by Nandor Kiss, Contributor

In the Northernmost part of Los Angeles County sits the Antelope Valley and the city of Palmdale, California. Incorporated in 1962, the city has had only one non-white member of its city council in the entirety of its history. This is despite the fact that the 2010 census reported the city’s demographic breakdown as 55% Latino, 15% African-American, and only 25% non-Hispanic white.

In July of 2013, Judge Mark V. Mooney of the Los Angeles Superior Court ruled that the at-large elections in the city were a violation of the California Voting Rights Act (CVRA). Judge Mooney justified his conclusion by holding that the current voting system violates state law, has “racially polarized voting,” and prevents minority voters from having influence over the outcome of elections. Despite Mooney’s judgment, the November municipal elections were still scheduled to proceed; that is until Monday September 30th, when the Judge granted the plaintiff’s motion for a preliminary injunction, effectively cancelling the elections just weeks before they were arranged to take place.

California Governor Gray Davis signed the CVRA into law in July 2002. It was passed to expand the rights granted under the Federal Voting Rights Act (VRA). One of the main distinctions between the CVRA and the VRA areis the requirements a plaintiff needs to fulfill to bring a vote dilution claim. Under the VRA, a plaintiff needs to first satisfy three “Gingles factors” before a plaintiffhe can could argue a case on the merits. These factors are (1) a minority group must be geographically compact; (2) the minority group must be politically cohesive; and, (3) majority voters vote sufficiently as a bloc usually to defeat the minority group’s preferred candidate. After establishing these “pre-conditions” the plaintiff must prove unconstitutional vote dilution by a “totality of circumstances.”

Unlike its federal counterpart, the CVRA makes it easier to bring a vote dilution claim by eliminating both the compactness requirement of Gingles, and the entire totality of the circumstances test. Rather than having a two-stage analysis like the federal act, the CVRA has simplified the process for plaintiffs. All a plaintiff needs to do to win his case is demonstrate that there is “racially polarized voting.” The CVRA defines this as “voting in which there is a difference…in the choice of candidate…that are preferred by voters in a protected class, and in the choice of candidates…preferred by voters in the rest of the electorate.” The standard is decidedly more plaintiff-friendly. As one article notes, “under a particularly draconian application of the CVRA, plaintiffs could argue that a jurisdiction is subject to liability if 51% of minority voters vote one way, 51% of non-minority voters vote the other way, and the minority-preferred candidate loses.”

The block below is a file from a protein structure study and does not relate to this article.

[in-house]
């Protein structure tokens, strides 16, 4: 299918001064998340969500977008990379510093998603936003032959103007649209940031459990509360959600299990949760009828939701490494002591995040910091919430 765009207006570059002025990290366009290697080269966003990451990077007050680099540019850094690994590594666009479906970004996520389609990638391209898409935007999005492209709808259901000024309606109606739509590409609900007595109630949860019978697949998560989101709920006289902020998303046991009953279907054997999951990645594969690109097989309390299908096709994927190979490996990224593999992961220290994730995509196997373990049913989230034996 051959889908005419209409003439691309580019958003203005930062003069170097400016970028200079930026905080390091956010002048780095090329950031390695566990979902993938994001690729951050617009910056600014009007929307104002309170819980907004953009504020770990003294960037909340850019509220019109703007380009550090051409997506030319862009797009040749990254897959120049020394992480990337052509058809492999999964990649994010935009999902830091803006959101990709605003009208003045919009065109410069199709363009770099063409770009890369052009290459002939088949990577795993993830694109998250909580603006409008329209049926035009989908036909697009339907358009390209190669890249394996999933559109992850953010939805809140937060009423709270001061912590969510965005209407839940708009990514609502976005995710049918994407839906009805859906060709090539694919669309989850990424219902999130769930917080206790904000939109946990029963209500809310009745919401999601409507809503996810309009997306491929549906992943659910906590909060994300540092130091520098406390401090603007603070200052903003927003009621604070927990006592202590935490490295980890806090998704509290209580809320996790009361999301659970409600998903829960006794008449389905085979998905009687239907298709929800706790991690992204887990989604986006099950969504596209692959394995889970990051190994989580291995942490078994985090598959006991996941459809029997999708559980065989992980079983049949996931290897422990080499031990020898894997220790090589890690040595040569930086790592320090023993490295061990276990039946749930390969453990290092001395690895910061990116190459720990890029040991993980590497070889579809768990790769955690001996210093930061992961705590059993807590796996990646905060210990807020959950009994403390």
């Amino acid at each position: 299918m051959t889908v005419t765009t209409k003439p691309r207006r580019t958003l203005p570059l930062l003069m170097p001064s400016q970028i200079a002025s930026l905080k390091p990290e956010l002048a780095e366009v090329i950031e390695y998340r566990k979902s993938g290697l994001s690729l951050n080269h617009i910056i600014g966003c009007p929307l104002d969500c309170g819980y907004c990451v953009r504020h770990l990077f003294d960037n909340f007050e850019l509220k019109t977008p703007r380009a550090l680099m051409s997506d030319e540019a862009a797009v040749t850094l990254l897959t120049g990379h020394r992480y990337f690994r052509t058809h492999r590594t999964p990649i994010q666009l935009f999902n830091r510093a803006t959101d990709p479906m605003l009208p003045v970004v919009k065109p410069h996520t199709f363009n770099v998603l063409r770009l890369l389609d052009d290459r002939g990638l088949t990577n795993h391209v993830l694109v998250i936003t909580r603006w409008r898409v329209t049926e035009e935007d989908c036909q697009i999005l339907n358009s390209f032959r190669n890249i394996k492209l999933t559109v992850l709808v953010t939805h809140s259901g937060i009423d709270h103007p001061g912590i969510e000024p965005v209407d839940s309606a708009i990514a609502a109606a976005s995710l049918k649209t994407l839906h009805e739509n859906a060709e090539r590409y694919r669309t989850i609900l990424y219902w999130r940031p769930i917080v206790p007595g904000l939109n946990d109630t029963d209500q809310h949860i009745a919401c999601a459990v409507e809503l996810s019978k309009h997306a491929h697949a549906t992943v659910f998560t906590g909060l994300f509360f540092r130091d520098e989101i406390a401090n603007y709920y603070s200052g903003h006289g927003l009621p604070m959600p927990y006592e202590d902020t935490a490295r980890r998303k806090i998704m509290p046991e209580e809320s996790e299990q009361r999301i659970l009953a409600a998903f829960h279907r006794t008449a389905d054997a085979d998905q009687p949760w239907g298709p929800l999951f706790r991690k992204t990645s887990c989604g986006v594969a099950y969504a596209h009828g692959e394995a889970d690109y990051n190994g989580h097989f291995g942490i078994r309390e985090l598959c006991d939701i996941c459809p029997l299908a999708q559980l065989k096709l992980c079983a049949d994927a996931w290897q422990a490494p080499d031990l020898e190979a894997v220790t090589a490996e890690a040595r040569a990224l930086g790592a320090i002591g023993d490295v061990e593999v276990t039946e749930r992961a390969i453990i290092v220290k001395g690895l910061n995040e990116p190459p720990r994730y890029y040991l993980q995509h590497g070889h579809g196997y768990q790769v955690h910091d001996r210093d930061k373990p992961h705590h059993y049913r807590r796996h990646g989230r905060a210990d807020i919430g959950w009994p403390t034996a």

It is unknown whether such an extreme case would ever occur; however, at the very least, Judge Mooney is convinced that Palmdale’s elections satisfy the condition for vote dilution. After deciding that an election is racially polarized, the CVRA grants the court authority to implement appropriate remedies, “including the imposition of district-based elections, that are tailored to remedy the violation” This is exactly what Judge Mooney is doing. Until Palmdale has abandoned its at-large municipal elections in favor of voting districts, its 150,000 citizens will have no election.

Predictably, the decision has left many upset. Palmdale city officials are threatening to appeal the decision, calling it a “wildly unprecedented and radical ruling.” To their credit, there has never been a case in which a superior court judge stopped an election just five-weeks before it was scheduled to take place. Also, three of the four candidates running in the November election are minorities. Statistically, this would mean there would have to be at least one minority elected. That being said, the history of Palmdale’s municipal elections does seem to indicate that there are some pervasive problems that need to be addressed. A single minority candidate may not be enough to convince the courts to leave the at-large elections in place.

Update: The California Court of Appeals has since squashed the preliminary injunction allowing the elections to proceed as scheduled. The CVRA issue has still yet to be decided.


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